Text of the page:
^"Instances of How Aesthetic Realism Sees A Matter of This Time" by Eli Siegel from The H Persuasion, Sheldon Kranz, editor (New York: Definition Press, 1971)
^Sheldon Kranz to interviewer Jonathan Black, Free Time, show, WNET, New York: 19 February 1971. Interview reprinted in The H Persuasion, Sheldon Kranz, editor (New York: Definition Press, 1971): "It's a very philosophic matter, but maybe I can explain it as simply as possible. I think that the desire of every person, just as person, is to be able to welcome and take to himself as much of the variety and diversity and difference of the world as possible....A person becomes educated...to get more and more of the diversity of the world to him. I feel that in homosexuality there is such a limiting of that...such a denying of difference, that I feel there is something very deep in the self of a person that says, 'This is not what I want.' Now, as I said...if people...really can say, 'I like myself this way, really,' -it's not for me to say one way or the other."
^The H Persuasion, Sheldon Kranz, editor (New York: Definition Press, 1971), p. xvii. "Since 1965 there has been a more or less continuous effort to have some coverage of the documented changes from homosexuality through the study of Aesthetic Realism."
^Free Time show, WNET, Channel 13, New York, aired 19 February 1971
^The David Susskind Show WNEW-TV, Channel 5, aired 4 April 1971, New York.
^The H Persuasion, Sheldon Kranz, editor (New York: Definition Press, 1971)
^The David Susskind Show WNEW-TV, Channel 5, aired 8 May 1983, New York.
^Ellen Reiss, editor, The Aesthetic Realism of Eli Siegel and the Change from Homosexuality (New York: Definition Press, 1986)
^The New York Times, Book Review, page BR64, September 12, 1971
^Robin Green: "FYI Put those fears away, all citizens-to-be" The Globe and Mail, April 28, 1978, p.8 "Pity the lot of the Aesthetic Realists...who are mad at the New York Times because the Times, they claim, refuses to print a story that 123 homosexuals have changed (to heterosexuality) through Aesthetic Realism."
^"Some News that's Unfit to Print," New York Magazine, 17 April 1978, p.8: "Though the New York Times does a fine job of covering Milanese fashions...it has somehow managed to overlook the Aesthetic Realism story. The Aesthetic Realists do not like this, and they are doing something about it....[They] have disrupted the Times city desk with more than 65 calls a day from people demanding that the story be run....What is more, the Aesthetic Realists have gone into the city streets, holding vigils in front of publisher Punch Sulzberger's home and those of other top Times officials."
^Nat Hentoff, "Minority protesters trash First Amendment," St. Petersburg Times, Wednesday, May 5, 1993, p. 11A. "For many years in New York's Greenwich Village, decorously dressed followers of poet and guru Eli Siegel ("Hot Afternoons Have Been in Montana") used to wear buttons proclaiming themselves 'Victims of the Press.'"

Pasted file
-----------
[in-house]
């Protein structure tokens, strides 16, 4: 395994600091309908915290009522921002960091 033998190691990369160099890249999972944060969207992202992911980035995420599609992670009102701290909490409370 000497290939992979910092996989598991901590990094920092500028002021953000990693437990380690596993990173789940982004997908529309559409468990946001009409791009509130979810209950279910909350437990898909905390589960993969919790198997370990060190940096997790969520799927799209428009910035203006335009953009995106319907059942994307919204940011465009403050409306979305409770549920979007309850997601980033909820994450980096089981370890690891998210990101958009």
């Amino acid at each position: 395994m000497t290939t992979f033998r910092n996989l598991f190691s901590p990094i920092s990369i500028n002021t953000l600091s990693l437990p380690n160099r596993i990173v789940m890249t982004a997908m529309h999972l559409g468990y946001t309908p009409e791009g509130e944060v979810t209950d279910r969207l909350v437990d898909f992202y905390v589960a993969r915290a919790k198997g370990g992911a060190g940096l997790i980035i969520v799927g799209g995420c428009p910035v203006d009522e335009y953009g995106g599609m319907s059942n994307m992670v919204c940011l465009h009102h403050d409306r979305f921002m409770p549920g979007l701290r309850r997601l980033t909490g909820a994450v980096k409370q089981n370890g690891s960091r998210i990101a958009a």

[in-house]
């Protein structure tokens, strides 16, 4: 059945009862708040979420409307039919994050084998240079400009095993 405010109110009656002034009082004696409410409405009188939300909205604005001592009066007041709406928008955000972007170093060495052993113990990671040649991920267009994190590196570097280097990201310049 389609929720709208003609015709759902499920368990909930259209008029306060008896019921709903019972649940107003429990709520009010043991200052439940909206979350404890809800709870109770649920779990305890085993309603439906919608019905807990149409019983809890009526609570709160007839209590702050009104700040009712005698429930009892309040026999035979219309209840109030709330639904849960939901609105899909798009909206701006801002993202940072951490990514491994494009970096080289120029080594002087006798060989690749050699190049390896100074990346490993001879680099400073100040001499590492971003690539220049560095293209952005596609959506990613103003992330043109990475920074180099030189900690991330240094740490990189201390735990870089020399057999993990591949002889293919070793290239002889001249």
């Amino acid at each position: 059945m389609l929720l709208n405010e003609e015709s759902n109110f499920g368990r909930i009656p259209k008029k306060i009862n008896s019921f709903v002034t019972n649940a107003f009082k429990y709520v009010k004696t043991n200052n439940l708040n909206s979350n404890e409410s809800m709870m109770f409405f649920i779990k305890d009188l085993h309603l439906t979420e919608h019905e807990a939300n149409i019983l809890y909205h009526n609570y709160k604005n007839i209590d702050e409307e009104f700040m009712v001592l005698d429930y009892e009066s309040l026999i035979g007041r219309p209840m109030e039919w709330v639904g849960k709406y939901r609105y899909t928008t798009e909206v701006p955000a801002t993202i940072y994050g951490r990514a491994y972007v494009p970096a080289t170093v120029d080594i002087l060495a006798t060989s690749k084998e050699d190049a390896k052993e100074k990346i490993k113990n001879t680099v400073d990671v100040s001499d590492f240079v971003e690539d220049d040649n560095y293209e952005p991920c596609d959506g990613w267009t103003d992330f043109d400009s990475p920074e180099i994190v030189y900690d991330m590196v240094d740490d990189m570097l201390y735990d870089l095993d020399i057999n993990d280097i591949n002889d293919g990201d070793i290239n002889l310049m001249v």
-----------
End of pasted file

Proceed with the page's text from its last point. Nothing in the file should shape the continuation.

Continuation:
^Barbara Fischkin, Muddy Cup: a Dominican Family Comes of Age in a New America, (NY: Scribner) ISBN0-684-80704-1, pages 231-232: "Linda Kunz wore a 'Victim of the Press' button on her lapel. On the first day of class, she wrote this on the blackboard: 'The purpose of all education is to like the world through knowing it--Eli Siegel.' And then this question: 'Can grammar, which is the structure of language, tell us anything about the structure of the world--including ourselves?'"
^Bayer, Ronald (1987) Homosexuality and American Psychiatry: The Politics of Diagnosis. Princeton: Princeton University Press, p. 3, p.158, pp. 127-8. ISBN0-691-02837-0.
^Advertisement, "We Have Changed from Homosexuality" March 18, 1978, New York Times, Washington Post, Los Angeles Times
^Allen Roskoff, "Gay Activist Allen Roskoff Lets It All Out", Queerty, "...they were telling the gay men that it was unnatural to be homosexual. Only opposites could attract in art and in life. The whole philosophy was about opposites, and of course that meant that homosexuality was wrong. I guess they matched up or convinced men. Whenever I saw a woman with a button, I would say, 'What's the matter, you can't find a straight man?' I detested these people. I mean, they were the ex-gay people."
^Obituary of Kay Longcope, The Boston Globe, April 8, 2007. "Generally regarded as the first openly gay reporter on the newspaper's staff.... Ms. Longcope, who spent 22 years at the Globe and then founded a statewide gay and lesbian newsweekly in her home state of Texas, died of pancreatic cancer March 28 in Hospice Austin's Christopher House."
^Kay Longcope: "Aesthetic Realism and Homosexuality," The Boston Globe, April 18, 1982. "The assertion of change based on Aesthetic Realism is especially startling to professionals in the psychotherapeutic field after a decade of rethinking homosexuality--a process triggered by the Gay Liberation Movement."
^Robert L. Kierstead, Ombudsman, "Globe article on 'Aesthetic Realism' and gays prompts complaints," The Boston Globe, 24 May 1982. "On May 13, an estimated 250 people rallied on the Boston Common...in the case of The Boston Globe and the Aesthetic Realism Foundation in New York City....The Globe, once it decided to do the article...also assumed an obligation to spare no effort in thoroughly researching and investigating an organization which espouses a philosophy which is both complex and controversial. [Assistant Living Editor Ed Siegel] and writer Longcope believed that under the circumstances involved the story was fair....The ombudsman disagrees. The story, as published, contains a preponderance of material based on interviews with representatives of the gay community who, for the most part, are not un-biased in their views of Aesthetic Realism....The ombudsman believes the article, not intended as an exposé, contained a negative tone and strong negative words without attribution. It also contained inaccuracies."